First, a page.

A trio of astronomers from Armagh Observatory & Planetarium and Centro de Astrobiología (CAB), CSIC-INTA has found that a white dwarf that was recently projected to make its way toward our solar system will not do so.
In their study, accepted for publication in The Astrophysical Journal, and now available on the preprint server arXiv, John Landstreet, Eva Villaver and Stefano Bagnulo showed that the strong magnetic field of the white dwarf WD 0810–353 fooled other scientists into projecting that it would travel toward the Oort Cloud at the outskirts of our solar system.
WD 0810–353 was first spotted back in 2018. At the time, astronomers noted that it was a white dwarf. Earlier this year, a pair of Russian astronomers added it to a list of astral candidates to watch over the long term as they could one day wander near to the solar system. They found it was traveling at approximately 373.7 km/sec, which would have it passing through the Oort Cloud in approximately 29,000 years, and putting it within 0.49 light-years of the sun.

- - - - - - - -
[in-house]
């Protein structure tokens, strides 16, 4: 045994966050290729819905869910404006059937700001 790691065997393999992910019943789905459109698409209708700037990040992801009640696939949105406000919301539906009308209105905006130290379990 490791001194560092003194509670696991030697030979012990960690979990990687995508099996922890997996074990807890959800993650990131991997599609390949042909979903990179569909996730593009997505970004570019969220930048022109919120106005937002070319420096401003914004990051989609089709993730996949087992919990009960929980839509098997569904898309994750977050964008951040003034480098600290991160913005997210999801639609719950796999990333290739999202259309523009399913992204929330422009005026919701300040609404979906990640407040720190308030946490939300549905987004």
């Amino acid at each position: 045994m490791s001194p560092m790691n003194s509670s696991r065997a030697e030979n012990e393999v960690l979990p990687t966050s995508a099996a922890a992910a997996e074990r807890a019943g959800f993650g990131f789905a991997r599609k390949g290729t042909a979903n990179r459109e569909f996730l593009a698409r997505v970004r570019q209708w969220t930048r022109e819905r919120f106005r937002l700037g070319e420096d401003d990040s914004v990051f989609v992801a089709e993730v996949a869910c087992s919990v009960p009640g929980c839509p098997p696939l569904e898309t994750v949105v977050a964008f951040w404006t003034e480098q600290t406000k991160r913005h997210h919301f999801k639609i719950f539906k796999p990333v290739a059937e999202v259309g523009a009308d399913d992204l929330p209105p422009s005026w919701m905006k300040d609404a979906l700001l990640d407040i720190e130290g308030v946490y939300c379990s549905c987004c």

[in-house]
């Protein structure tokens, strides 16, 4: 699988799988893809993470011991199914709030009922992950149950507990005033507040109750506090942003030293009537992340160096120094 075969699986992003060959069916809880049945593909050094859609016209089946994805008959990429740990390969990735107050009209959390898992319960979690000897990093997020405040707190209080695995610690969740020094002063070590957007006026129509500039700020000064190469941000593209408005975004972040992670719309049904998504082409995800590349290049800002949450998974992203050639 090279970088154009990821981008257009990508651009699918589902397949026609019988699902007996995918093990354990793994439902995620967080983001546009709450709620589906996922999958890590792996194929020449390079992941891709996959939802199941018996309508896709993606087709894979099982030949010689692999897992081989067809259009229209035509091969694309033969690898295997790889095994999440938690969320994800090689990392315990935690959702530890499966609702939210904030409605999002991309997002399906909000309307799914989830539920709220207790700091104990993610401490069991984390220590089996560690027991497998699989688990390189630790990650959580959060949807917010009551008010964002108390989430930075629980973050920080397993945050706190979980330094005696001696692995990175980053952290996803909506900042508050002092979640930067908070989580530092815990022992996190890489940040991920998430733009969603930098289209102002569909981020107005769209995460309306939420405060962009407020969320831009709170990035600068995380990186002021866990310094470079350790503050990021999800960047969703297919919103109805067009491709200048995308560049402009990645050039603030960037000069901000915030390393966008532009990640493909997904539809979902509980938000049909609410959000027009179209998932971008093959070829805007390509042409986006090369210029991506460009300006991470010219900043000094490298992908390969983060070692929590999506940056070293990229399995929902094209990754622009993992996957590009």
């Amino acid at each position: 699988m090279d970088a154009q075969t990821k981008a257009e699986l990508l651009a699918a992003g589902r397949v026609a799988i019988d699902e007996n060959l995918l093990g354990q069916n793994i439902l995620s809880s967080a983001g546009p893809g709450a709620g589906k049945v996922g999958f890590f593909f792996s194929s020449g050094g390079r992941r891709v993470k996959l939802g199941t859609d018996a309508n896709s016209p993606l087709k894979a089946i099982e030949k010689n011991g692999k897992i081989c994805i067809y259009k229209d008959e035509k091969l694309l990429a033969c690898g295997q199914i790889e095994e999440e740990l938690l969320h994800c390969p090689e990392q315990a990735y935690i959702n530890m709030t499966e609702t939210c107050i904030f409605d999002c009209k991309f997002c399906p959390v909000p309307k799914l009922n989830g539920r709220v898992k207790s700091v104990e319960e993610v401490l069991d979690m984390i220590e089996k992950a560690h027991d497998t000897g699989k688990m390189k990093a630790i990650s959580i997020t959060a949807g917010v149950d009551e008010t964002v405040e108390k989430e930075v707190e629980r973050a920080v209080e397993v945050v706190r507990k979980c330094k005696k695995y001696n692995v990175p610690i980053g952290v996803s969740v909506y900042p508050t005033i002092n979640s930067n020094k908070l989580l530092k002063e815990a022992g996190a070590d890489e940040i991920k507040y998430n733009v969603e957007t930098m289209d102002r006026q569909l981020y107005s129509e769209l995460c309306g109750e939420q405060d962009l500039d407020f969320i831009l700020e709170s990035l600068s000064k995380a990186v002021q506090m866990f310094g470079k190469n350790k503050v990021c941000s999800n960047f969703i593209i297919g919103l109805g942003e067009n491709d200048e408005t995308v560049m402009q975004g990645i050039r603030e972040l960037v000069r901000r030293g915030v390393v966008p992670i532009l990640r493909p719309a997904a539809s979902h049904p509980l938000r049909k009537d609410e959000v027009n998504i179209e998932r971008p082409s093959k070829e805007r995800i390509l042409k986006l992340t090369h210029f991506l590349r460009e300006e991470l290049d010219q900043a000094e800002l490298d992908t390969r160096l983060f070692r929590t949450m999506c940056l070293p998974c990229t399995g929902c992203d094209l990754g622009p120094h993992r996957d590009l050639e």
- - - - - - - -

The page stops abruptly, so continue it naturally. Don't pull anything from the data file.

Shortly thereafter, a team in Spain found new evidence suggesting that the dwarf was not, in fact, heading our way. This change in projection was due to a recalculation of its speed—they found it was traveling at 4,200 km/sec. In this newest effort, the researchers took an even closer look at the white dwarf, its speed and its likely path in the future. Their work began by investigating the white dwarf’s magnetic field.
In studying the hydrogen alpha line, the research team found it was shifted toward the bluer part of the spectrum, which, they note, was caused by the dwarf’s abnormally strong magnetic field. That could make it appear to be moving straight at us. By taking a more precise measurement of its speed, they found it was just 83 km/sec. Their conclusion is that the white dwarf is not on a course that would bring it close to our solar system.
J.D. Landstreet et al, Not so fast, not so furious: just magnetic, arXiv (2023). DOI: 10.48550/arxiv.2306.11663
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White dwarf’s strong magnetic field fooled scientists into thinking it would pass close to our solar system, study shows (2023, June 23)
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